The Pitch: Between Two Ferns: The Movie is a not-quite-feature-length take (only 82 minutes) on Zach Galifianakis’ popular YouTube series. The setup is simple: Sit the completely-lacking-in-decency Galifianakis opposite an A-list celebrity, and let the bushy huckster ask some of the tackiest, most wheeze-inducingly rude questions imaginable. For example, Galifianakis once ranked Conan O’Brien last in his personal list of top Tonight Show hosts, to O’Brien’s face. He got Ben Stiller so upset that the actor started hitting parts of the set with a chair. Galifianakis even once asked Brad Pitt how hard it was to maintain a tan given that he lived in his then-wife Angelina Jolie’s shadow. Oof. Now, here comes a truncated spin on the formula.
The movie takes off in ways the sketch never so much as hinted at. We learn the origins of this Two Ferns series, meet its makers, and get a better understanding of why something so crude and seemingly inept could stay on the air. This is the Fern Cinematic Universe, full of characters, backstory, and, of course, a shit-ton of star cameos. Here Between Two Ferns is a Flinch, North Carolina public access program, 7th in the region, that somehow manages to keep bringing in all these big names. (That’s the joke, perhaps, as Rainier Wolfcastle once suggested.)
See, Ferns is under-funded by Funny or Die (in real life, and as a bit within the movie), a comedy site run by an odious Will Ferrell, who plays himself while having a blast in cowboy hats, talking about clicks and cocaine. Ferrell seems to have monetized Galifiniakis’s donkey-brained theatrics, and perhaps that’s why celebs keep coming around. But after nearly killing Matthew McConaughey, the host is forced to take his show on the road and shoot 10 episodes featuring 10 stars, in just two weeks. Zach Galifiniakis ribs people like David Letterman and Brie Larson and Keanu Reeves, mere inches away from them, stuck between two crappy plants. Zach? He stings like a bee.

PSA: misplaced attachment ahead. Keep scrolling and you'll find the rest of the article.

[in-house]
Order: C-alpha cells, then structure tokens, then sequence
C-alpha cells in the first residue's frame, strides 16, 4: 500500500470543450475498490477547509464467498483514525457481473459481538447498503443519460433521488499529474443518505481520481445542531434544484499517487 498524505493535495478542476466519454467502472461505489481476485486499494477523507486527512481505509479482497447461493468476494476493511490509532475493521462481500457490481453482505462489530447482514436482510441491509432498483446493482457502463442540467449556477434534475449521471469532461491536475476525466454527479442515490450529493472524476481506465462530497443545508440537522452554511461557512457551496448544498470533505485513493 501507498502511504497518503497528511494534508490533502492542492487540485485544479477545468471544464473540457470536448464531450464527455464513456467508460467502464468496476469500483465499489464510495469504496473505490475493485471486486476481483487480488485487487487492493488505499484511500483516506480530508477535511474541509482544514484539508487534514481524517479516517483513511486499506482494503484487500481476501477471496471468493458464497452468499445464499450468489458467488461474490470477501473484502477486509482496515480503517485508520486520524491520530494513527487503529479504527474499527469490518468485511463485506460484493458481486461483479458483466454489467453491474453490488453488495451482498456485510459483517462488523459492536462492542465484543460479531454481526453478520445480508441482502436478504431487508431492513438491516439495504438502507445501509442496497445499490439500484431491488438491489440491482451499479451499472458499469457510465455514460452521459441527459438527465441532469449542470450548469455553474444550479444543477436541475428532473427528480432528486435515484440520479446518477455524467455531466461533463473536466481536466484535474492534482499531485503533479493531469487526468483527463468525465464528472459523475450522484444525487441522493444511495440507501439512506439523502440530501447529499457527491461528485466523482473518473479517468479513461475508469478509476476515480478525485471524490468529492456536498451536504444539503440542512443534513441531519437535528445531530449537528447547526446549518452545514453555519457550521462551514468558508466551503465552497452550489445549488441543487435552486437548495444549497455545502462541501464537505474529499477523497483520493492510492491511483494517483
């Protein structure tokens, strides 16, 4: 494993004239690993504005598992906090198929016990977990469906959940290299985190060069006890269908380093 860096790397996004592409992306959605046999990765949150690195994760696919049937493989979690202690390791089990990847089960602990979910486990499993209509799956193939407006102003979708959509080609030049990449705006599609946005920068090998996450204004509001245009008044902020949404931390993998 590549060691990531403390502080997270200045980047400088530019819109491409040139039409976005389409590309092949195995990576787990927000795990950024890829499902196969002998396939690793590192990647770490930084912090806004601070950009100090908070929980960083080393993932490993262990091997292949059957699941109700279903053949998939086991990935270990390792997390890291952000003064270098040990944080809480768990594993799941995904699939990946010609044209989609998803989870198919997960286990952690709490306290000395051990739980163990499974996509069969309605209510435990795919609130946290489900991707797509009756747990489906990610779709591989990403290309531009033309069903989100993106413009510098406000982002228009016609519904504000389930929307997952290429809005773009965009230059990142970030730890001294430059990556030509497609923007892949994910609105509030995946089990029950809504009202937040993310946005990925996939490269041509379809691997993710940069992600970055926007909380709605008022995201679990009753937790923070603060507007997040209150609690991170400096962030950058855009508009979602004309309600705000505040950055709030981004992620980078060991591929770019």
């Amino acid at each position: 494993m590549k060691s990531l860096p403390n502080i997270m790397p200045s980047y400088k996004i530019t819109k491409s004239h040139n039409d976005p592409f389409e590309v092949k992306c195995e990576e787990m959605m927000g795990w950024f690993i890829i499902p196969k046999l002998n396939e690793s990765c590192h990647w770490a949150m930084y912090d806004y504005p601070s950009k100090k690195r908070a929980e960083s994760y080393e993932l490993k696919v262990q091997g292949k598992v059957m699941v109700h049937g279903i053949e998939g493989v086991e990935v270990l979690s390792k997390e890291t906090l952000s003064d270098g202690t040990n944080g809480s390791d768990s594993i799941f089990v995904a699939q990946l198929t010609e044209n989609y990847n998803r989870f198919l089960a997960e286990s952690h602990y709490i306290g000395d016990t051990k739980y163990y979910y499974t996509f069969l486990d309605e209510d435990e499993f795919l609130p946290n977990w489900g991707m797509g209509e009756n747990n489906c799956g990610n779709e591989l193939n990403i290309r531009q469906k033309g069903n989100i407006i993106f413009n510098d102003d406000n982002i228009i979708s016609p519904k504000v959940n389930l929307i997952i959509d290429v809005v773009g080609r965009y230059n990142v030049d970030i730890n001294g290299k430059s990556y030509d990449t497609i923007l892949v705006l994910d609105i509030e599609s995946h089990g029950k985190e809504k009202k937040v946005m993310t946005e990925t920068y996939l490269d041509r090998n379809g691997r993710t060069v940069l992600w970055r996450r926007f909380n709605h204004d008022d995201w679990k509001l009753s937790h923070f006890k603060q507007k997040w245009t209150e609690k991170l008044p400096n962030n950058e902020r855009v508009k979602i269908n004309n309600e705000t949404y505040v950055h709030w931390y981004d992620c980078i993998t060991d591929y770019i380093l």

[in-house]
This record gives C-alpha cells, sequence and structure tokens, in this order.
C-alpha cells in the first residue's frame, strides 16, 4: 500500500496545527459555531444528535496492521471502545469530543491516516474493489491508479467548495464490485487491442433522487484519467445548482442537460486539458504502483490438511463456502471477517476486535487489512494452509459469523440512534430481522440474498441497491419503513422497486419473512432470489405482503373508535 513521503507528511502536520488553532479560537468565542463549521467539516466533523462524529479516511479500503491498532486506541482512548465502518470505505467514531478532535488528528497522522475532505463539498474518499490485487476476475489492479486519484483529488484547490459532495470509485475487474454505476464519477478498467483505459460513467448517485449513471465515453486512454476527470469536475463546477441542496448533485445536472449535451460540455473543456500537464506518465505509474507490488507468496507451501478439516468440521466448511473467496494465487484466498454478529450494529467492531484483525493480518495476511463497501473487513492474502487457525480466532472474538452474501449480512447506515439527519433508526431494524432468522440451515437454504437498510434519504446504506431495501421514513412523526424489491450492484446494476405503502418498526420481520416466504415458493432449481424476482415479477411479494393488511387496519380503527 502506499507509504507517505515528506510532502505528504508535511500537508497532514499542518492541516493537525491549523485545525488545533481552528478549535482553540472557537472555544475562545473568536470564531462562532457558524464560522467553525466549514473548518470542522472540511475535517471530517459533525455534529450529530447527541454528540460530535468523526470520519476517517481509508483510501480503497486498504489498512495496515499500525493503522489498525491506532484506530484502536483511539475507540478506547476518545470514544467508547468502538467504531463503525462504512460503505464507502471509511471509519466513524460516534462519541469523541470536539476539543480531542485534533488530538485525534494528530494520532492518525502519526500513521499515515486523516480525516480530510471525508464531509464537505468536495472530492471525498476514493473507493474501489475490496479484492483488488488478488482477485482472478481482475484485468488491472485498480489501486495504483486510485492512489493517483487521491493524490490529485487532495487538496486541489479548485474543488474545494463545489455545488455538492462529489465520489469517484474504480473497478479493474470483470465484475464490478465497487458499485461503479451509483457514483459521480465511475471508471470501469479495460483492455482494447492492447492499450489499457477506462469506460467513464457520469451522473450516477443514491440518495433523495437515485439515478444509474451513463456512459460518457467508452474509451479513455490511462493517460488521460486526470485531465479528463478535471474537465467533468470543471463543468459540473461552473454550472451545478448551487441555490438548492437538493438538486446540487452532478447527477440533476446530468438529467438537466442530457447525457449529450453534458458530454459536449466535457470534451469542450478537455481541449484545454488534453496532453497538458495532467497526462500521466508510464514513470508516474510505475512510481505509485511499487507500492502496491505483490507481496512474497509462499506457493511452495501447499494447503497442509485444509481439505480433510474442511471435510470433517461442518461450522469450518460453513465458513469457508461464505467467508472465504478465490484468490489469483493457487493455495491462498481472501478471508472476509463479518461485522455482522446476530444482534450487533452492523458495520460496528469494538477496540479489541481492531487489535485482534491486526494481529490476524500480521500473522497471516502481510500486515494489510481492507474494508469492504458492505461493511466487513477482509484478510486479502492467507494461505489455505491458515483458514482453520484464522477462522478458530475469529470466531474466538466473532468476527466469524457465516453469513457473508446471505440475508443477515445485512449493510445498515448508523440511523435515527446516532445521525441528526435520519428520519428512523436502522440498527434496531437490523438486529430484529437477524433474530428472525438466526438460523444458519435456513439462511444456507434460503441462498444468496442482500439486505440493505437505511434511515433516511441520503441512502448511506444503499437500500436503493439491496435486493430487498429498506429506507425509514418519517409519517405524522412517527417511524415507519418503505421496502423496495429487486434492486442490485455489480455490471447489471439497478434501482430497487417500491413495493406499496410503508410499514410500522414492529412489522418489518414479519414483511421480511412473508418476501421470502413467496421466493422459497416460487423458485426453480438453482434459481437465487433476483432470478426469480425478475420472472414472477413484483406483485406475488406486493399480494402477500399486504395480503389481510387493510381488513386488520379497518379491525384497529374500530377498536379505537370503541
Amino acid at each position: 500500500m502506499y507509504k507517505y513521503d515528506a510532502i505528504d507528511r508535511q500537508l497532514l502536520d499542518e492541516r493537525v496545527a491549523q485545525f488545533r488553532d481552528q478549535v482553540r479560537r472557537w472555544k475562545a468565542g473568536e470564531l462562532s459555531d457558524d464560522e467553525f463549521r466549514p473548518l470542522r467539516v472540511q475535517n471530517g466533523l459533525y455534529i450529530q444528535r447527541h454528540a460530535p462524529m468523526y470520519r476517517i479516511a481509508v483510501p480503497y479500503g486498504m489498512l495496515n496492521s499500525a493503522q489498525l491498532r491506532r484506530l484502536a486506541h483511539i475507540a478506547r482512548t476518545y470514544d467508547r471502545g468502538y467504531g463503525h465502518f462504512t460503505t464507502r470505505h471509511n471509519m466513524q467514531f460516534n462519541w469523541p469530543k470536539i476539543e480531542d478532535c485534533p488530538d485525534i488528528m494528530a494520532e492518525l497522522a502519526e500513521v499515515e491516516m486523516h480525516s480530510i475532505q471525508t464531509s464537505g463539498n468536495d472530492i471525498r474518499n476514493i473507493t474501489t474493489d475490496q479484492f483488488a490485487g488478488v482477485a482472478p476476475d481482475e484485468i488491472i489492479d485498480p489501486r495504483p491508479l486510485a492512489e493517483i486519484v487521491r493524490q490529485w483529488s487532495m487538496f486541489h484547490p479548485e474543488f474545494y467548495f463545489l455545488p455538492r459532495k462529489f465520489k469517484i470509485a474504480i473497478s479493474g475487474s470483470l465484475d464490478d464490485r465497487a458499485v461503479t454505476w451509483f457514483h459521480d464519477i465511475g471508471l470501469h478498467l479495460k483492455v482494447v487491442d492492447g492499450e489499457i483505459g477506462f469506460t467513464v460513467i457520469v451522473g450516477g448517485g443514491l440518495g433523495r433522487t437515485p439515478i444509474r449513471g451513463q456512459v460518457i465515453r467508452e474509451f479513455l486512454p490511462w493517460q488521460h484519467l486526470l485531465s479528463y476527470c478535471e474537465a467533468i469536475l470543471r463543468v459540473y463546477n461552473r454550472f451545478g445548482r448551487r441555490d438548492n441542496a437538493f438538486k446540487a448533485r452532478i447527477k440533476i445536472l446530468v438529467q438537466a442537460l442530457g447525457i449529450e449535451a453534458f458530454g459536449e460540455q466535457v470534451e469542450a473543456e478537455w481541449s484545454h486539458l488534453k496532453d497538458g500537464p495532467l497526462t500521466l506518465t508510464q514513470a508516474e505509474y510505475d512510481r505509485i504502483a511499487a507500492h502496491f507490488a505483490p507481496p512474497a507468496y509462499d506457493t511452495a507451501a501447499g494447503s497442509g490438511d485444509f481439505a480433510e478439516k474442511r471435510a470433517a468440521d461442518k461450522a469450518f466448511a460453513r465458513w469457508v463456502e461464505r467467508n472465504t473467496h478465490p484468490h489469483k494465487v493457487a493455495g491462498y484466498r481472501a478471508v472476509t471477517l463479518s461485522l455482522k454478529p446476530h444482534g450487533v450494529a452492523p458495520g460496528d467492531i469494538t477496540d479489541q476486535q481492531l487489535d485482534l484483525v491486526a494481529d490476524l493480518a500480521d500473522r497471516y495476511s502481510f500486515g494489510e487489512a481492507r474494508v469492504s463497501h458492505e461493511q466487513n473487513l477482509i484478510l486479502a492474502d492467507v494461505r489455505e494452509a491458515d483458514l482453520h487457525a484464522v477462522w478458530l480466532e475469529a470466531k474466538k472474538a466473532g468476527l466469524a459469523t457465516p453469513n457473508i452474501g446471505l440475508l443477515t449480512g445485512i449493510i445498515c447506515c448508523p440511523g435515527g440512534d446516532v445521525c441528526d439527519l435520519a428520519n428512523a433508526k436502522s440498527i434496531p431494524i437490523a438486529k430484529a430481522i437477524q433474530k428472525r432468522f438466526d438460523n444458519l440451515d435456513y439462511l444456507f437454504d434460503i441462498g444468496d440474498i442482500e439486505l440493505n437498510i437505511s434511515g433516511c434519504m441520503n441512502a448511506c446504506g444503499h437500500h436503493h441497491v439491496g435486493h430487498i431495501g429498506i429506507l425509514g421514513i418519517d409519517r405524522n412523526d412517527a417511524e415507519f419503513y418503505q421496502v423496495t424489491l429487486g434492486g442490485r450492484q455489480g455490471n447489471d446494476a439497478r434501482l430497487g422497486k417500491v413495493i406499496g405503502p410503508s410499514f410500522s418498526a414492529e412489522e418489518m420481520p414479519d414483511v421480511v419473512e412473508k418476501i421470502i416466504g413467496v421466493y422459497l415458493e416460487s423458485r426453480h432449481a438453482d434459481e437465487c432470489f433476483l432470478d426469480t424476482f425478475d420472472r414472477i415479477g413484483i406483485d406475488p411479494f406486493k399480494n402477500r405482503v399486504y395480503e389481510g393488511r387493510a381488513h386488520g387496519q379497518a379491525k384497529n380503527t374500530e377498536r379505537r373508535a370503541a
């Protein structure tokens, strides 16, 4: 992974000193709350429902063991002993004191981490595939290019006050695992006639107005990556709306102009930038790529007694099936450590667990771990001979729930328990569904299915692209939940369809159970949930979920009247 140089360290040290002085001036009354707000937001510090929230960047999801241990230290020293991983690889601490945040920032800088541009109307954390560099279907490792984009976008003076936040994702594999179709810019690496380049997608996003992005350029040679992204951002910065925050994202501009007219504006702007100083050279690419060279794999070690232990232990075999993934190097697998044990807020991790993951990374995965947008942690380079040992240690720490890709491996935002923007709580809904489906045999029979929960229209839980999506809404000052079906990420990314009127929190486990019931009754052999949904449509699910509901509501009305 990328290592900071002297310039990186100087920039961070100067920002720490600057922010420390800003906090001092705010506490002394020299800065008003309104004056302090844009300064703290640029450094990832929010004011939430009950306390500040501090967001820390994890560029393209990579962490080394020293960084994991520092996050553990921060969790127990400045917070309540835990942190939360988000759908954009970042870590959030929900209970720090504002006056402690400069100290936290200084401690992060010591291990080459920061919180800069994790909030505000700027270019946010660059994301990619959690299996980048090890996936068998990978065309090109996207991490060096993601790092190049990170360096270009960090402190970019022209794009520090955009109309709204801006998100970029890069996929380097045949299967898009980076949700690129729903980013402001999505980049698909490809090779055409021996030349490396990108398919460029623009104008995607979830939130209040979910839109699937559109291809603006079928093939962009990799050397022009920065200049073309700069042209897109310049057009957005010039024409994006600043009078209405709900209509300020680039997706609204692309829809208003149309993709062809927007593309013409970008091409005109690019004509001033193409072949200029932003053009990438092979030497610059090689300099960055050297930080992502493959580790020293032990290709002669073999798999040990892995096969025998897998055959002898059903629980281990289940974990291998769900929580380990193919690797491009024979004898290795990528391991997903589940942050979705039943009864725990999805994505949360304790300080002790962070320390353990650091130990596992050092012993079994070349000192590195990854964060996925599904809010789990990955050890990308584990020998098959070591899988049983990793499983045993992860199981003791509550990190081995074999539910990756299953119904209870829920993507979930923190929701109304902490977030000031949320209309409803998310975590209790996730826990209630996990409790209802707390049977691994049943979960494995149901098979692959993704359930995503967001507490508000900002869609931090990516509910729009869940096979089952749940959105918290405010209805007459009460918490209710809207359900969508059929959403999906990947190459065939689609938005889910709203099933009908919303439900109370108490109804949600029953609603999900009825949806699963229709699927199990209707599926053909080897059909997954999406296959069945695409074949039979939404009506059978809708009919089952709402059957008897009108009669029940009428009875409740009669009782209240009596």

Our Kind of Cruelty: “You don’t have the capacity for any sort of empathy or embarrassment.” – David Letterman.
The Late Show legend nails it. That’s basically the appeal of Scott Aukerman, B.J. Porter, and Galifianakis’ long-lasting web series. It’s pitched somewhere between fearless and clueless, but it’s also just a special kind of mean. It’s Don Rickles or Triumph the Insult Comic Dog, old-school roast comedy that takes people like Jennifer Lawrence and Bradley Cooper and makes them gum under a disinterested host’s shoes. And whether or not the interviewees are in on the gag, Aukerman, directing and writing, crafts an outstanding atmosphere of dread.
What awful, dumb thing will Galifiniakis ask Chance the Rapper next? And Zach suggesting Keanu is such an imbecile, that he need only reply to questions by clomping his foot on the floor like a horse? There’s no hiding from uncomfortable silence, or being directly told “you failed”, in this interview model. The sensation is something like falling on your butt and laughing nervously, because that sure beats crying. And Galifianakis doesn’t care, he’s happy here.